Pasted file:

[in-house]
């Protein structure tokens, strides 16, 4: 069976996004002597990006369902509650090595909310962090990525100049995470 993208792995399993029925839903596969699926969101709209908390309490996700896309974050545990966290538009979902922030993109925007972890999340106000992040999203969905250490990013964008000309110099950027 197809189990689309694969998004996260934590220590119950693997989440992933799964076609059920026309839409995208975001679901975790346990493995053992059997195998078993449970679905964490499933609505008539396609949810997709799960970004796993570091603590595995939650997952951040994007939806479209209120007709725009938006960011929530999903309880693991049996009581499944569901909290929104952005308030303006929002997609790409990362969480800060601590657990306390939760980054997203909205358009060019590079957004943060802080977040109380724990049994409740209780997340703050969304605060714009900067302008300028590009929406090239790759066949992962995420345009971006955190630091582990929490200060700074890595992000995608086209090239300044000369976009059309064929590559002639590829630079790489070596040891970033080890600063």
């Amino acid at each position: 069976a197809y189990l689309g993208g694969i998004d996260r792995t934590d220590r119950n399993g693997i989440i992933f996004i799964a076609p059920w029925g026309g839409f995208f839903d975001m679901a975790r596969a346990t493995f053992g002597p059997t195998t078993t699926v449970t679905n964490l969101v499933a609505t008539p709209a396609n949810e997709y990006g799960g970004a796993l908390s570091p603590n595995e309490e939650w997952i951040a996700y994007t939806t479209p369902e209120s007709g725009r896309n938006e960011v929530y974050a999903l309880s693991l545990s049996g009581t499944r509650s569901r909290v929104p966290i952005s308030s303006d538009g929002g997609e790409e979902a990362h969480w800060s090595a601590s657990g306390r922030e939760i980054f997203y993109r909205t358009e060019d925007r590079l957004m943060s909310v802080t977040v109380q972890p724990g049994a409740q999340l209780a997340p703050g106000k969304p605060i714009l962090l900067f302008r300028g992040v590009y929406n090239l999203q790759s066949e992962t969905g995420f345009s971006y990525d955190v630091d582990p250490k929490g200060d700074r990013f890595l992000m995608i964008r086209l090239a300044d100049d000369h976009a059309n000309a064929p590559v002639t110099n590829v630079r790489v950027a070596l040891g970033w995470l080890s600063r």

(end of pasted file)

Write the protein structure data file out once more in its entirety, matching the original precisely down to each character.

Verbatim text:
[in-house]
């Protein structure tokens, strides 16, 4: 069976996004002597990006369902509650090595909310962090990525100049995470 993208792995399993029925839903596969699926969101709209908390309490996700896309974050545990966290538009979902922030993109925007972890999340106000992040999203969905250490990013964008000309110099950027 197809189990689309694969998004996260934590220590119950693997989440992933799964076609059920026309839409995208975001679901975790346990493995053992059997195998078993449970679905964490499933609505008539396609949810997709799960970004796993570091603590595995939650997952951040994007939806479209209120007709725009938006960011929530999903309880693991049996009581499944569901909290929104952005308030303006929002997609790409990362969480800060601590657990306390939760980054997203909205358009060019590079957004943060802080977040109380724990049994409740209780997340703050969304605060714009900067302008300028590009929406090239790759066949992962995420345009971006955190630091582990929490200060700074890595992000995608086209090239300044000369976009059309064929590559002639590829630079790489070596040891970033080890600063």
């Amino acid at each position: 069976a197809y189990l689309g993208g694969i998004d996260r792995t934590d220590r119950n399993g693997i989440i992933f996004i799964a076609p059920w029925g026309g839409f995208f839903d975001m679901a975790r596969a346990t493995f053992g002597p059997t195998t078993t699926v449970t679905n964490l969101v499933a609505t008539p709209a396609n949810e997709y990006g799960g970004a796993l908390s570091p603590n595995e309490e939650w997952i951040a996700y994007t939806t479209p369902e209120s007709g725009r896309n938006e960011v929530y974050a999903l309880s693991l545990s049996g009581t499944r509650s569901r909290v929104p966290i952005s308030s303006d538009g929002g997609e790409e979902a990362h969480w800060s090595a601590s657990g306390r922030e939760i980054f997203y993109r909205t358009e060019d925007r590079l957004m943060s909310v802080t977040v109380q972890p724990g049994a409740q999340l209780a997340p703050g106000k969304p605060i714009l962090l900067f302008r300028g992040v590009y929406n090239l999203q790759s066949e992962t969905g995420f345009s971006y990525d955190v630091d582990p250490k929490g200060d700074r990013f890595l992000m995608i964008r086209l090239a300044d100049d000369h976009a059309n000309a064929p590559v002639t110099n590829v630079r790489v950027a070596l040891g970033w995470l080890s600063r």